It may have taken 20 years of making music, but Dirty Heads frontman Jared Watson, known as Dirty J, has made an album he’s satisfied with from beginning to end in “Super Moon,” released Aug. 9.
“In my mind we — finally after all these years — I think wrote an album that is 100 percent true to who we are,” Watson said in an interview with The Phoenix.
The Dirty Heads signature ska, alternative, reggae-fusion sound lends itself to songs that shouldn’t quite work on paper, but meld together magically in the finished product.
“Super Moon” is no different.
The album’s title track, opener and lead single proves the Dirty Heads’ dedication to sonic exploration. The “‘70s sci-fi soundtrack vibe,” as Watson described it, simultaneously sounds nothing like what the five-piece band from Huntington Beach, California have written before and exactly what one would expect from the band.
The layering of bellowing trumpets, light vocals and driving bass line make the track feel cinematic as if the cowboy on the album cover is about to ride off into a full-on Western film.
The album may have the same creative energy the Dirty Heads established but according to Watson, the approach shifted. On the most recent albums — “SWIM TEAM” and “Dirty Heads” — the band worked with multiple producers and focused on electronic production rather than the instruments.
That desire to get back to creative roots led them to six-time Grammy-award-winning producer Dave Cobb. Most known for his work in the country scene and the 2018 film “A Star Is Born,” the pairing may not seem obvious, but in terms of artistic freedom, Watson said they were on the same page.
“When people start winning Grammys and they have these big songs and stuff, you kind of … think that everybody’s going to have this magic formula that they follow and Dave is the exact opposite,” Watson, 37, said. “He’s all about feel. He doesn’t care about structure and trend or what’s cool, what’s not cool. He just writes music.”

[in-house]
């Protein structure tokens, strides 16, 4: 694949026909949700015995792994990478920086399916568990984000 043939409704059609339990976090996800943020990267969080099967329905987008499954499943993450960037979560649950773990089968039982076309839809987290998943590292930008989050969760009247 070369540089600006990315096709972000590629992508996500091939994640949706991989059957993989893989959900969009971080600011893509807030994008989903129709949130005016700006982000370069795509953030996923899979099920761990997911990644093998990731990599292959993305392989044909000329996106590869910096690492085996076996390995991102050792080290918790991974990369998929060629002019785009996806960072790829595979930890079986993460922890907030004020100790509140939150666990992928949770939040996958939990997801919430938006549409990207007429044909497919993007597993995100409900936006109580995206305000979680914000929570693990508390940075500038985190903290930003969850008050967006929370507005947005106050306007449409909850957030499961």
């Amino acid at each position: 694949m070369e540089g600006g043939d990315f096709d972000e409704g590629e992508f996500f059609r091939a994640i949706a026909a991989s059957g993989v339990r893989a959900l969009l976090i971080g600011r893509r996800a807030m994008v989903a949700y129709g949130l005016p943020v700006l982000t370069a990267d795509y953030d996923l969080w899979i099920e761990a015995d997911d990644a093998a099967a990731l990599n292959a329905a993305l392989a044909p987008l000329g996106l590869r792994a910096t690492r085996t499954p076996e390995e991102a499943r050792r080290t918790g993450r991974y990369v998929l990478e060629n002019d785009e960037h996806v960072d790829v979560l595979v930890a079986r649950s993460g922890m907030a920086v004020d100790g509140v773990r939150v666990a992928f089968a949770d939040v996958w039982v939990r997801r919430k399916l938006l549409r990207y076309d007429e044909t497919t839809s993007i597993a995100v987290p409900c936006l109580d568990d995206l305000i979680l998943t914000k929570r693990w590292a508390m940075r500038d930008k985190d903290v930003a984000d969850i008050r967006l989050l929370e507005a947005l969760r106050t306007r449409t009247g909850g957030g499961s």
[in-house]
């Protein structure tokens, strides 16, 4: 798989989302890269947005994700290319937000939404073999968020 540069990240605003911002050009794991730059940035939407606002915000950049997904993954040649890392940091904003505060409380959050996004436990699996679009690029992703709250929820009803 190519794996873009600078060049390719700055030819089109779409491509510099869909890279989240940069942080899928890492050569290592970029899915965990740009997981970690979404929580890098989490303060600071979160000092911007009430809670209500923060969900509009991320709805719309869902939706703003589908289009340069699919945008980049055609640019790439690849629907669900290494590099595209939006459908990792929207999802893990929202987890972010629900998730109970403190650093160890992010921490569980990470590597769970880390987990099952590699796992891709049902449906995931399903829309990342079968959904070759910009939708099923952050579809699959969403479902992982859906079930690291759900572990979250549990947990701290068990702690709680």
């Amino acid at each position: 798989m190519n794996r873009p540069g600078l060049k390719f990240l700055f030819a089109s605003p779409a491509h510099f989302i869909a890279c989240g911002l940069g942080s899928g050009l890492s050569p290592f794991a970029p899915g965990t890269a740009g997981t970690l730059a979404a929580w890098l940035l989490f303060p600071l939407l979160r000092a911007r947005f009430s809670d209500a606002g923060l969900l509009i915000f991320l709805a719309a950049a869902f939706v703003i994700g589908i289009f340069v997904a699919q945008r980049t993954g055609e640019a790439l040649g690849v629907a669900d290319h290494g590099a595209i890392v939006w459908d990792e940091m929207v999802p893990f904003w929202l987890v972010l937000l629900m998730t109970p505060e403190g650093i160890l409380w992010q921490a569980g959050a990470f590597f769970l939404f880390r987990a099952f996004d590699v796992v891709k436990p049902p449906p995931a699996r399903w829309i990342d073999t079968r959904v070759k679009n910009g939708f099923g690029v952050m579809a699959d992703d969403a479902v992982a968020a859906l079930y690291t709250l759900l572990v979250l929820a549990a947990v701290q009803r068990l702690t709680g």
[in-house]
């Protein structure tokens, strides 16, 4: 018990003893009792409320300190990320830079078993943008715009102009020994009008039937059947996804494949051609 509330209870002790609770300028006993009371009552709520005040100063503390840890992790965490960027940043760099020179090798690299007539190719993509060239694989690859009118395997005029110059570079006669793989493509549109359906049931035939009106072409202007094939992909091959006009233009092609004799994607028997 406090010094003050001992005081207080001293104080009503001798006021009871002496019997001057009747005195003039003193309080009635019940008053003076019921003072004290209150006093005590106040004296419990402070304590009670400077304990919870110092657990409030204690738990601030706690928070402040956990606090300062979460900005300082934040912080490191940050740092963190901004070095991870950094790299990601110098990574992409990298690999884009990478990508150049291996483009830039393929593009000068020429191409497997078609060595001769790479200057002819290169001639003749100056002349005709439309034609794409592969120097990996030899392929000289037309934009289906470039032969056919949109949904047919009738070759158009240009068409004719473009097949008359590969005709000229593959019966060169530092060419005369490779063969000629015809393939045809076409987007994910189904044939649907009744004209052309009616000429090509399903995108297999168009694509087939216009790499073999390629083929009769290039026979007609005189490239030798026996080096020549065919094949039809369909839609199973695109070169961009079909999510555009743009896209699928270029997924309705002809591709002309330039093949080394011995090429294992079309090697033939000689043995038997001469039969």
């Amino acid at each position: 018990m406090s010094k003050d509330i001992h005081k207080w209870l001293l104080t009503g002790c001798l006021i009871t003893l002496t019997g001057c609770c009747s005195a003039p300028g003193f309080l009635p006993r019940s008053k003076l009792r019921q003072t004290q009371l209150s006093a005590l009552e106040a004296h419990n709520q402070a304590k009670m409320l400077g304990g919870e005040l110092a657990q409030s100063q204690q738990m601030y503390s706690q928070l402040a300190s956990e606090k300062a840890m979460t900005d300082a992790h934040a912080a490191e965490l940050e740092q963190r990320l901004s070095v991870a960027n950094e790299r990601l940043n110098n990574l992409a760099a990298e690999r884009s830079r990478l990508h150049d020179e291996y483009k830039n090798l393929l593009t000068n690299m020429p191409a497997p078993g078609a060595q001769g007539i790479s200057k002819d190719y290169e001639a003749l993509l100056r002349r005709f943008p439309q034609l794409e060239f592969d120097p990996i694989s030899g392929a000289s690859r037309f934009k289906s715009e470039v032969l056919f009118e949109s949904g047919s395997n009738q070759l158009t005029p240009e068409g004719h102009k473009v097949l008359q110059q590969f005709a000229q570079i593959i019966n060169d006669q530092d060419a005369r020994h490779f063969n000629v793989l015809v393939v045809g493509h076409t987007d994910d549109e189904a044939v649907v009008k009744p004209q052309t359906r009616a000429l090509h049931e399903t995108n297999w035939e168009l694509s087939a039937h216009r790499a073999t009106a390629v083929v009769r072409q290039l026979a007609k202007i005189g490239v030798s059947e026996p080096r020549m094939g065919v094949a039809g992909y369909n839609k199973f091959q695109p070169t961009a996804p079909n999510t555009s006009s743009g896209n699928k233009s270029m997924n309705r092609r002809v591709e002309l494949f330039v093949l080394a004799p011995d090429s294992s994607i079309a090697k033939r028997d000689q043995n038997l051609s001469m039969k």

Conversations questioning conventional song structure ended with neither party feeling like these unwritten rules needed to be followed. In pop music there’s a “don’t bore us, get to the chorus” attitude, according to Watson, which can be a limiting mindset. The Dirty Heads and Cobb debunked this notion.
“If you make every part of the song great then what’s the chorus?” Watson said. In the words of Cobb, “It doesn’t matter. If you want to listen to every single part of the song, then nothing is more important than the other part.”
Tracks “Cloudlifter” and “Lighthouse” proved their point.
Instead of a chorus, “Cloudlifter” focuses on a slow, psychedelic, ethereal guitar riff. The twang and reverb make it reminiscent of a scene in an old Western where the cowboy roams the desert at night.
The cinematic theme continues with a voiceover by Tommy Chong of comedy duo Cheech and Chong thoughtfully discussing how acid is a unicorn.
Gritty, up-tempo guitar and drum riffs backing vocalist and guitarist Dustin “Duddy B” Bushnell and Watson’s rap verses contrast the initial more delicate guitar, creating a roller coaster-like experience — mimicking the rush of a downhill fall and taking a breath as it builds back up.
The wholesome, acoustic “Lighthouse” functions more as a poem consisting of four stanzas of Watson assuring his little girl, “When you’re lost in the waves, I’m your lighthouse.”
Authenticity is palpable in the laid-back “Crow Bar Hotel,” which sounds like it was recorded in the bar of a beachfront hotel. The acoustic guitars, whistling and group vocals feel relaxed and inviting, like it was improvised and anyone could join Jon Olazabal and Matt Ochoa on percussion or take over for David Foral on bass.
The encouraging love-your-life anthem “Horsefly” boasts positivity and invites listeners to go to their happy place, which for Watson seems to be a French village.
“If … the bridge shows up and you don’t smile and you don’t picture yourself riding a bike in a little village in France and going and throwing baguettes at little villagers then something is wrong with you,” Watson said.
Watson said the summery, instrumental bridge of the song may be his favorite musical bit the Dirty Heads have written. A bold statement having six previous full-length albums of instrumentals to choose from, but this is the first that Watson likes in its entirety.
“I can honestly say — and this might bum some fans out but its just the truth — every album that we’ve done at the time that we get done with it I’m happy with let’s say 75, 85 percent of it,” Watson said. “As the years go by, I’m happy with 50 percent of it. This album from when we finished it to now there’s not a song on there that I don’t like.”
“Super Moon” is available to stream on Spotify and Apple Music.